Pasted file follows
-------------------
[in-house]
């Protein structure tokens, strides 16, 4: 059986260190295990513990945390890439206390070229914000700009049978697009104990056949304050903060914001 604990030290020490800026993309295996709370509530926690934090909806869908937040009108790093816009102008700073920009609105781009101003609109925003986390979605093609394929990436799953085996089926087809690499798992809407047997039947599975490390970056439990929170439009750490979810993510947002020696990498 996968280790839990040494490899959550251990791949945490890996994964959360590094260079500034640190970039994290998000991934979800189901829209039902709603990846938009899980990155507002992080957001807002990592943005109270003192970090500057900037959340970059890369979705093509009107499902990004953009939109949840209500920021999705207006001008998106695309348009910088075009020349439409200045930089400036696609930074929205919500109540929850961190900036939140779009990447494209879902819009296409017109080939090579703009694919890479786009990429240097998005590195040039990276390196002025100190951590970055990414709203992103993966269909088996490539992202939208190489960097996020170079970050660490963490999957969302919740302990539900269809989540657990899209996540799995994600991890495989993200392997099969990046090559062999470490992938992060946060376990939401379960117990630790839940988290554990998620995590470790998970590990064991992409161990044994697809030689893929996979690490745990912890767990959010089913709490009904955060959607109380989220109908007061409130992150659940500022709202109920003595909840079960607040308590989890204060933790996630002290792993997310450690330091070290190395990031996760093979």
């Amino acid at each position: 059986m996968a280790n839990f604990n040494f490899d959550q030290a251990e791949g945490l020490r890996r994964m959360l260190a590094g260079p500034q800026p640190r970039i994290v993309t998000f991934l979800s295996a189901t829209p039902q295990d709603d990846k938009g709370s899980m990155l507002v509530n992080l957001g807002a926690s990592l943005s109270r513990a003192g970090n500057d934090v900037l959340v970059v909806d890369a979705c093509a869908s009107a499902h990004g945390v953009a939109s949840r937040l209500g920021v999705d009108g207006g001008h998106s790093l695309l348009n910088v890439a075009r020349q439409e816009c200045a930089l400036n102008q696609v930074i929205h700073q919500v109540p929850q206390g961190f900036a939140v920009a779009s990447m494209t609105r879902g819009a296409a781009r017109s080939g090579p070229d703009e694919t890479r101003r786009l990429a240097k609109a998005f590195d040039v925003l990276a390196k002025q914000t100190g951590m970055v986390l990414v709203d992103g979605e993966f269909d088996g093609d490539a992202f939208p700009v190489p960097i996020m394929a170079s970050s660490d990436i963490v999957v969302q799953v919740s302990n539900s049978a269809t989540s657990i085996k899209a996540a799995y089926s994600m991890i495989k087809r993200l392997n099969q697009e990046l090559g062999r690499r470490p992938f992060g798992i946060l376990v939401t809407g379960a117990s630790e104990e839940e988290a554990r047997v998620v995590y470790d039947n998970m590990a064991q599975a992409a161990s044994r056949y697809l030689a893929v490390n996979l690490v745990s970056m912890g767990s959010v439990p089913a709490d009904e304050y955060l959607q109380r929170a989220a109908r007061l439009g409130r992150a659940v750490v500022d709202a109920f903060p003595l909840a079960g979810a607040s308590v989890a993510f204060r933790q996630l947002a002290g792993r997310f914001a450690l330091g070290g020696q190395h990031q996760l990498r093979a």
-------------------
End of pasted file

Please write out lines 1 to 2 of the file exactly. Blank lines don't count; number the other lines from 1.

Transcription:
[in-house]
């Protein structure tokens, strides 16, 4: 059986260190295990513990945390890439206390070229914000700009049978697009104990056949304050903060914001 604990030290020490800026993309295996709370509530926690934090909806869908937040009108790093816009102008700073920009609105781009101003609109925003986390979605093609394929990436799953085996089926087809690499798992809407047997039947599975490390970056439990929170439009750490979810993510947002020696990498 996968280790839990040494490899959550251990791949945490890996994964959360590094260079500034640190970039994290998000991934979800189901829209039902709603990846938009899980990155507002992080957001807002990592943005109270003192970090500057900037959340970059890369979705093509009107499902990004953009939109949840209500920021999705207006001008998106695309348009910088075009020349439409200045930089400036696609930074929205919500109540929850961190900036939140779009990447494209879902819009296409017109080939090579703009694919890479786009990429240097998005590195040039990276390196002025100190951590970055990414709203992103993966269909088996490539992202939208190489960097996020170079970050660490963490999957969302919740302990539900269809989540657990899209996540799995994600991890495989993200392997099969990046090559062999470490992938992060946060376990939401379960117990630790839940988290554990998620995590470790998970590990064991992409161990044994697809030689893929996979690490745990912890767990959010089913709490009904955060959607109380989220109908007061409130992150659940500022709202109920003595909840079960607040308590989890204060933790996630002290792993997310450690330091070290190395990031996760093979």